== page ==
The Newbie Approach To Cigar Humidification

It’s somewhat of a life landmark when a brand new cigar smoker receives their very first humidor. Oftentimes, it almost sounds as though they’d just bought a new vehicle or a their first home. The humidor and all things relating to this become the top priority. They’ve “experienced” the moment in regards to the home and from this point on, day in and day out, the humidity is assessed always. The number one aim in life becomes keeping an ideal 70% humidity level inside the prized four walls of this wooden box shortly to fill up using rolled-up cigarette leaves on the thighs of cuban virgins. Because, after all, if it isn’t just at 70%, then these cigars are very likely to disintegrate, right?

Nevertheless, do not overthink humidification! The purpose of keeping your cigars in a humidor is to maintain the tobacco’s soft and supple texture to avoid cracking during smoking and cutting. Additionally, adequately humidified sticks smoke more and create the tastes the blenders work so tough to realize, but the flavor may or might not be much different from a single well-maintained modestly priced cigar.

The fact is that, apart in the most extreme instances of dehumidification, your cigars are not going to decompose and turn into heaps of debris inside your humidor. The entire 70% concept is merely a guideline, and that is why I happen to despise general such rules. There are many facets that go into keeping good humidity in a humidor, so to obsess over attaining a perfect 70 percent is grasping for the wind. Go and visit Crown Humidors for an excellent blog post about this.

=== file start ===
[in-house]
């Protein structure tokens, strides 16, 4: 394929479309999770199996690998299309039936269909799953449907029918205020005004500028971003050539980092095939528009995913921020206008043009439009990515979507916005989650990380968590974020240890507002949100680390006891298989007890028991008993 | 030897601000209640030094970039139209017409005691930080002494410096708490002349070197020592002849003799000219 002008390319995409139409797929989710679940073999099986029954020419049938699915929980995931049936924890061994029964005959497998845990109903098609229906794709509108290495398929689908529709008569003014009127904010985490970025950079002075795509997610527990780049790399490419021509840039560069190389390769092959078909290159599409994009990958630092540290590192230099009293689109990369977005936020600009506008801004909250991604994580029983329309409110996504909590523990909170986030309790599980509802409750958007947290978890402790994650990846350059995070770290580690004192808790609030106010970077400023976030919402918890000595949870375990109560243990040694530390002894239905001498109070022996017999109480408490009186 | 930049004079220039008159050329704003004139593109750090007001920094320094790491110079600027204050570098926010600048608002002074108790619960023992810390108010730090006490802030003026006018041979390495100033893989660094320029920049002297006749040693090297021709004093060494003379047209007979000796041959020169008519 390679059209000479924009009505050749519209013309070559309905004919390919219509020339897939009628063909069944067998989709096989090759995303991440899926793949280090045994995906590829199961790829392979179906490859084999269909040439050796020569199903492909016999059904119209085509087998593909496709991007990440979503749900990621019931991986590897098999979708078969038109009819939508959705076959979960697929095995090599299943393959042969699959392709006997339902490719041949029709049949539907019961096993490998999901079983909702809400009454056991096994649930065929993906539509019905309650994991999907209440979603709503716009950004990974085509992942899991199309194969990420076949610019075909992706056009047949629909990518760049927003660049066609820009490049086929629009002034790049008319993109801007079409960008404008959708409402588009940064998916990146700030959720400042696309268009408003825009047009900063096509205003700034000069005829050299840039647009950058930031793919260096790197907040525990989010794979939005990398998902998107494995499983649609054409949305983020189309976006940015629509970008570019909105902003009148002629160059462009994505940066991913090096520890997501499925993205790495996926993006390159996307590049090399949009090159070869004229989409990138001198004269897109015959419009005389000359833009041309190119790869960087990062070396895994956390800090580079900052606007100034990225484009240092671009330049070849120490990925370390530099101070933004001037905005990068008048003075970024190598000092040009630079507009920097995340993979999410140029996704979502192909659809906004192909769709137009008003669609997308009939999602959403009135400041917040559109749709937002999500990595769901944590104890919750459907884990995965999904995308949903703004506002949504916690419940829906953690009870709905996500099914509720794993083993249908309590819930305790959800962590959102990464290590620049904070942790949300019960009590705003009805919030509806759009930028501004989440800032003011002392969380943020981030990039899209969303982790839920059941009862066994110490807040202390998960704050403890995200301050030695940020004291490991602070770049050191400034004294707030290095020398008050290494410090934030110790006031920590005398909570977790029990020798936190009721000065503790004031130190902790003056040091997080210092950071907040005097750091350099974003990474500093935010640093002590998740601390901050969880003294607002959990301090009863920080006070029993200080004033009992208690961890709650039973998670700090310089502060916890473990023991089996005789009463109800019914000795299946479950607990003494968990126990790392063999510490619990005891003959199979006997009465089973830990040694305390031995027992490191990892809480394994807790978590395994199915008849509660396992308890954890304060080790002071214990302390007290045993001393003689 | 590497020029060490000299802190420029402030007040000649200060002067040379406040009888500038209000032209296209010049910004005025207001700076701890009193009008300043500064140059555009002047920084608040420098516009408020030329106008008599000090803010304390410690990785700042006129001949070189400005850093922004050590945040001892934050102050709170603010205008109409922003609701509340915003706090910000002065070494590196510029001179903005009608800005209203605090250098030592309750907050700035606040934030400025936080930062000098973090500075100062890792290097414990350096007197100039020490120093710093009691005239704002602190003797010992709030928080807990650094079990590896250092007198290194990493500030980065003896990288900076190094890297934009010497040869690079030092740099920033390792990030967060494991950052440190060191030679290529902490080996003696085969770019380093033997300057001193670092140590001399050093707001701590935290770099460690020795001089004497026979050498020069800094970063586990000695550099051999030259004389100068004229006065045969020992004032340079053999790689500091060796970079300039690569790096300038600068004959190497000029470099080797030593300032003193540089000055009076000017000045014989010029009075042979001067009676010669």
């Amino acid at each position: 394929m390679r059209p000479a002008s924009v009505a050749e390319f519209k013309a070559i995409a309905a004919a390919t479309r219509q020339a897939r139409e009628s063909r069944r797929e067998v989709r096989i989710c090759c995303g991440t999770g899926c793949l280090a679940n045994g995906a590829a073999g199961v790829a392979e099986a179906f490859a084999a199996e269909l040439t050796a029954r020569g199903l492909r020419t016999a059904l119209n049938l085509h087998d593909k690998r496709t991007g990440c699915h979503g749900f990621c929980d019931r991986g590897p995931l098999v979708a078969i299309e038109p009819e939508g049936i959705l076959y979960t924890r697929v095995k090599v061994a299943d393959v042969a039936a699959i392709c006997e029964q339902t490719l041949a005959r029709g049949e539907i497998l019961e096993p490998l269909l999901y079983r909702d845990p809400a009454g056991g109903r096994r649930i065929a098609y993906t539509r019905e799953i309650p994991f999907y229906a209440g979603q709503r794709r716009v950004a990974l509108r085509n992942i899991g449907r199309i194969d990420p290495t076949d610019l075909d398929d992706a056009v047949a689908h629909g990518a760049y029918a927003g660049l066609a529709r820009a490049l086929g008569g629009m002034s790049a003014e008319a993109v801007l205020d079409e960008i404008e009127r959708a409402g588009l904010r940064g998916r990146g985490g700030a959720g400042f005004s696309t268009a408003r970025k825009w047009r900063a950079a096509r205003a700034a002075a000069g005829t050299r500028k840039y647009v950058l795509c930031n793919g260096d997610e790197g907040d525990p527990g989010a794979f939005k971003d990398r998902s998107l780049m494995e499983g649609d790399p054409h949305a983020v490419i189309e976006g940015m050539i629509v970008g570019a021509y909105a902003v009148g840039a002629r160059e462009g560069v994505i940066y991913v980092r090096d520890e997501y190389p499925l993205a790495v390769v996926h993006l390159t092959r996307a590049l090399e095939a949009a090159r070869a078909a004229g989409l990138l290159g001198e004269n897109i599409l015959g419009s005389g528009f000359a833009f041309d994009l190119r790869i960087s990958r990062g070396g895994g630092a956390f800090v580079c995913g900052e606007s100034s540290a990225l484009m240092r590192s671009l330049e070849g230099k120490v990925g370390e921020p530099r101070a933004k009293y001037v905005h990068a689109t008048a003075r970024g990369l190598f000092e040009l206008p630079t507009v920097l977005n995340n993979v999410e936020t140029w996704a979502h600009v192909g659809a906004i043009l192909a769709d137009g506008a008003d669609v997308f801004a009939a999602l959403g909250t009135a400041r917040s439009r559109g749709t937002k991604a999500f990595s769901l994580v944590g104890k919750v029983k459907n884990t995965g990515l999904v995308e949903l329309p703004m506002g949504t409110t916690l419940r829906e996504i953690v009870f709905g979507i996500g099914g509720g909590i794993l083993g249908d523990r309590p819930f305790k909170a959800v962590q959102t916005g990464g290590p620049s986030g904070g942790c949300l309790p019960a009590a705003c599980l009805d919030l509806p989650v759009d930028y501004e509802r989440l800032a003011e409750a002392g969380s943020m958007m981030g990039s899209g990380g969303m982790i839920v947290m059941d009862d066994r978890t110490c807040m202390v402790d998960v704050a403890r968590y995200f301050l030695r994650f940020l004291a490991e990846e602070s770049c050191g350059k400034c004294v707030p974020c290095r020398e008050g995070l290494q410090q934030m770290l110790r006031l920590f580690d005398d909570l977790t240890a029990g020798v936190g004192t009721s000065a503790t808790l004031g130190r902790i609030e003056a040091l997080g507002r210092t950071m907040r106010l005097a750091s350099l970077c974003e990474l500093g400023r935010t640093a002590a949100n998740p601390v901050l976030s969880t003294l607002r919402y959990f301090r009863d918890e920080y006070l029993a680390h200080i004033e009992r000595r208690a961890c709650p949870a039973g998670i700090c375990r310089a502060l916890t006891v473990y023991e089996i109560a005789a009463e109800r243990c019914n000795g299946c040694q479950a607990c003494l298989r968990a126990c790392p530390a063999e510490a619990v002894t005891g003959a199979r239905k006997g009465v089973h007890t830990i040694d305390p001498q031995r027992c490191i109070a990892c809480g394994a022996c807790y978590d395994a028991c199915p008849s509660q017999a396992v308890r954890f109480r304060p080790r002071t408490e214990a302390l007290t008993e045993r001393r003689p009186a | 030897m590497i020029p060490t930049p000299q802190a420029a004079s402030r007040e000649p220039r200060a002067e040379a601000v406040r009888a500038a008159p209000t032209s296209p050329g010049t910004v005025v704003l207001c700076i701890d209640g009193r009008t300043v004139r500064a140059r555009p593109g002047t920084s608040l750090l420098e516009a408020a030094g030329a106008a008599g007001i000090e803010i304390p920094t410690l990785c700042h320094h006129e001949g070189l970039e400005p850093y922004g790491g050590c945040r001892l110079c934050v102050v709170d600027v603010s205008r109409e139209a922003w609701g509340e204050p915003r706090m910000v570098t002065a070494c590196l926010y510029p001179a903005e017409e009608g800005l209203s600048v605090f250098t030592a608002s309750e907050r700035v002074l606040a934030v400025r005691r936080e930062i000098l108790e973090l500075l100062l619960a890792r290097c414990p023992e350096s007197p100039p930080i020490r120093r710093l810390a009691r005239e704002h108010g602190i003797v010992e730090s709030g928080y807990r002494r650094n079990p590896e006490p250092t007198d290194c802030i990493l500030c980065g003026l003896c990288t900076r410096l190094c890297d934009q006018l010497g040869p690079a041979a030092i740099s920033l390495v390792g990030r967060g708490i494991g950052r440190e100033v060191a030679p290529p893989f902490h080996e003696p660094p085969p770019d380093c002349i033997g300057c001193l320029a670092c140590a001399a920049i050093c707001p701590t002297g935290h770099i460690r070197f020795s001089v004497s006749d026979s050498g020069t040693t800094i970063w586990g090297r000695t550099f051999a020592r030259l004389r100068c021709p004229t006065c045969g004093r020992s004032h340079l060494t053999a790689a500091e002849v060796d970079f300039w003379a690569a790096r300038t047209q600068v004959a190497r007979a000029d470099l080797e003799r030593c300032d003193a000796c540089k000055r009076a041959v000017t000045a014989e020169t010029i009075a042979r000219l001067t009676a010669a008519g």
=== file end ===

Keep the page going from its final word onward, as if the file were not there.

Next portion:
As a very professional cigar enthusiast, I will tell you I have owned many humidors through time, I’ve used many different humidification apparatus, and I’ve smoked many distinct cigars stored at a variety of humidity levels. Provided that the cigar tastes great, burns nicely, and suits me ultimately, I actually could not care less what the humidity in the humidor was.

In reality, I have discovered over the years that actually I prefer my cigars under-humidified since they are inclined to smoke much better. Although it’s correct to say that too much under-humidification could lead to cigar coning, together with a rapid, occasionally hot and unpleasant burn, too much over-saturating your stogies will tighten the draw and also cause abominations like tunneling, funneling, and irregular burning all of the things with which we true connoisseurs would rather not have to bear witness to.

Back To Top